Date of Award

2019

Degree Type

Dissertation

Degree Name

Doctor of Philosophy (PhD)

Graduate Group

Electrical & Systems Engineering

First Advisor

Daniel Lee

Abstract

A robotic system can be characterized by its interactions with environments. With growing demand for robots deployed in various scenarios, the ability to perform physical interaction in uncontrolled environments has become of great interest. While a robot performs interactive tasks, its visual and spatial sensing plays a critical role. Being a major source of learning, vision not only guides immediate actions, but also indirectly improves future actions and decisions. How visual information is gathered and represented will significantly influence how a robot can plan and act. Although recent advances in machine perception have presented unprecedented performance in some areas, there still exist challenges in various aspects. In this dissertation, I will address two such issues and suggest an online probabilistic approach to each problem.

Most successful approaches in visual learning depend on fragments of exemplars prepared by humans. It is simply unaffordable to provide constant human supervision to a robotic system that would receive tens of new image frames per second. Ideally, a robotic system is required to gather information from its unique experience and keep growing knowledge on the fly without such external aids. One way to implement the self-learning is to take advantage of the naturally correlated sensations of different sensory modalities. The first part of this talk presents a probabilistic online self-learning framework to alleviate the dependency in robotic visual learning by leveraging structural priors.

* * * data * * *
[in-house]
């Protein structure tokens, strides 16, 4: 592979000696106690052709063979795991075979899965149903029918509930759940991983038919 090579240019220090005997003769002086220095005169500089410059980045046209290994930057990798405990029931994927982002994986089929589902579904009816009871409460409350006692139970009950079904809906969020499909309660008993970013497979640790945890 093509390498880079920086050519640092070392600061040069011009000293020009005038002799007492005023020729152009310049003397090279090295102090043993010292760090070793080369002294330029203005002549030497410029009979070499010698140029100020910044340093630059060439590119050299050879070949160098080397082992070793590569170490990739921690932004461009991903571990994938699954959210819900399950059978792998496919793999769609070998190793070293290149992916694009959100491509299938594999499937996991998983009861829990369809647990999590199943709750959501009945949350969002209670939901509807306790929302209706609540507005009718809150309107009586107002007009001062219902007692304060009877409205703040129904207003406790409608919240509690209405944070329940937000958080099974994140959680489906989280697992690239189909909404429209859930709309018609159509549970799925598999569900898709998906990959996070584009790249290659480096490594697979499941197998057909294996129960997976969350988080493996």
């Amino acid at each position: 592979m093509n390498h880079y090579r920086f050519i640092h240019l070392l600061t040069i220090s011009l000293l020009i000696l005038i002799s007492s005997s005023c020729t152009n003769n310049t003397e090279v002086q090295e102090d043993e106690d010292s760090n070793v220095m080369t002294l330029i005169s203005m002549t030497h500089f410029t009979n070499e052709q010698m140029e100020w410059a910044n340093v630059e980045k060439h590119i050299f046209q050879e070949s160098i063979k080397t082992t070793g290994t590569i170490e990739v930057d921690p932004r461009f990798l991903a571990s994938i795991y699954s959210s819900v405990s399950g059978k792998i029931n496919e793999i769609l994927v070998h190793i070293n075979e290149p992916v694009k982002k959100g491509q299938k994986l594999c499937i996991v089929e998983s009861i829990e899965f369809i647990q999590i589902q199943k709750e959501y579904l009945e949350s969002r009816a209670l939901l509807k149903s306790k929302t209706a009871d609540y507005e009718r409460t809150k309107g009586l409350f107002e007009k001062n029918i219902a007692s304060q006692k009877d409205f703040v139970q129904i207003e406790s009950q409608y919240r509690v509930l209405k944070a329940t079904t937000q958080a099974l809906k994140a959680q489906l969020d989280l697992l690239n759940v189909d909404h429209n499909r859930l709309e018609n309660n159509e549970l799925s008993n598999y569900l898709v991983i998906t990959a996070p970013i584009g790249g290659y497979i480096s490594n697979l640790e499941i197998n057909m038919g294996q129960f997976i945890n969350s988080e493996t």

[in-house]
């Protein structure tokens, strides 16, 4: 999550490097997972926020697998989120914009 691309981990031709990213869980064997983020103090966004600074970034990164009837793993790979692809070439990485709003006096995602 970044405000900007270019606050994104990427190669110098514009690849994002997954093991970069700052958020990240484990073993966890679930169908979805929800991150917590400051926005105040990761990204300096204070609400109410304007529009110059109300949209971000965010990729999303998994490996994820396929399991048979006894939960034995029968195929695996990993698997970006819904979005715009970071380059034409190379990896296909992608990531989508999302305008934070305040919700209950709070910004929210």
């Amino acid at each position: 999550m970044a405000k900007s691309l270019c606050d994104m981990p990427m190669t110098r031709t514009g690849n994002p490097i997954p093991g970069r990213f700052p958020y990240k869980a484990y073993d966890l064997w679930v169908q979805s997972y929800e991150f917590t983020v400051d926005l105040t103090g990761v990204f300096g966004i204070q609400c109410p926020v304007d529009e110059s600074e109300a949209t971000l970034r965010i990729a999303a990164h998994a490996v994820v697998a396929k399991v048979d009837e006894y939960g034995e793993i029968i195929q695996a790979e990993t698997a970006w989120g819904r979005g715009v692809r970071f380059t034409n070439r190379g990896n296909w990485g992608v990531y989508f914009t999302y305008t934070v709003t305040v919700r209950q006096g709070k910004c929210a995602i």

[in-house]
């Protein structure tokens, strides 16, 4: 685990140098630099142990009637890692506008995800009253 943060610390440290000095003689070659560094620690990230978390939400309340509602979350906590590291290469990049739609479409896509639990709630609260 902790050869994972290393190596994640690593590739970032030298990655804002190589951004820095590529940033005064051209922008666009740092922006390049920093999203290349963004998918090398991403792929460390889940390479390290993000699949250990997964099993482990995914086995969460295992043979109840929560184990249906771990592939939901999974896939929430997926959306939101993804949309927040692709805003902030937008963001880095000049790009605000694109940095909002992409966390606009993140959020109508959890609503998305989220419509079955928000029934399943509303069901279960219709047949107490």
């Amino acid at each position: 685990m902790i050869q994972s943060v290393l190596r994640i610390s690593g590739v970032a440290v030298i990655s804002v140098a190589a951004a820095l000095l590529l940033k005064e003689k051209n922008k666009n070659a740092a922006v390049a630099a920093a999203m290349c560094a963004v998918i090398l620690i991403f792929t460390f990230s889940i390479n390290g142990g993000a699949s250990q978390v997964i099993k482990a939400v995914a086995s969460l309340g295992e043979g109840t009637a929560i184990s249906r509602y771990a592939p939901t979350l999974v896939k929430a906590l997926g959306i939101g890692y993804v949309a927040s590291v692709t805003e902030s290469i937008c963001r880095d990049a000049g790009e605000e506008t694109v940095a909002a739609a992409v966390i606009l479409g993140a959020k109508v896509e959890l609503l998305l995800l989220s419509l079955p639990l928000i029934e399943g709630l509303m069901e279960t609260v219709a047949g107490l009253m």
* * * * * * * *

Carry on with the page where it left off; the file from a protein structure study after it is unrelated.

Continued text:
Another challenge in robotics is its spatial understanding. Aside from planning and performing actions, spatial representation itself still largely requires more research. While point or grid-based representations are currently being employed for practical conveniences, these methods suffer from discretization and disconnected spatial information. On the other hand, Gaussian Processes (GP) have recently gained attention as an alternative to represent the distance field of structures continuously and probabilistically. It is not only the seamless expression of structures, but also direct access to the distance and direction to obstacles that make the representation invaluable. The second part of the talk presents an online framework for continuous spatial mapping using GP.

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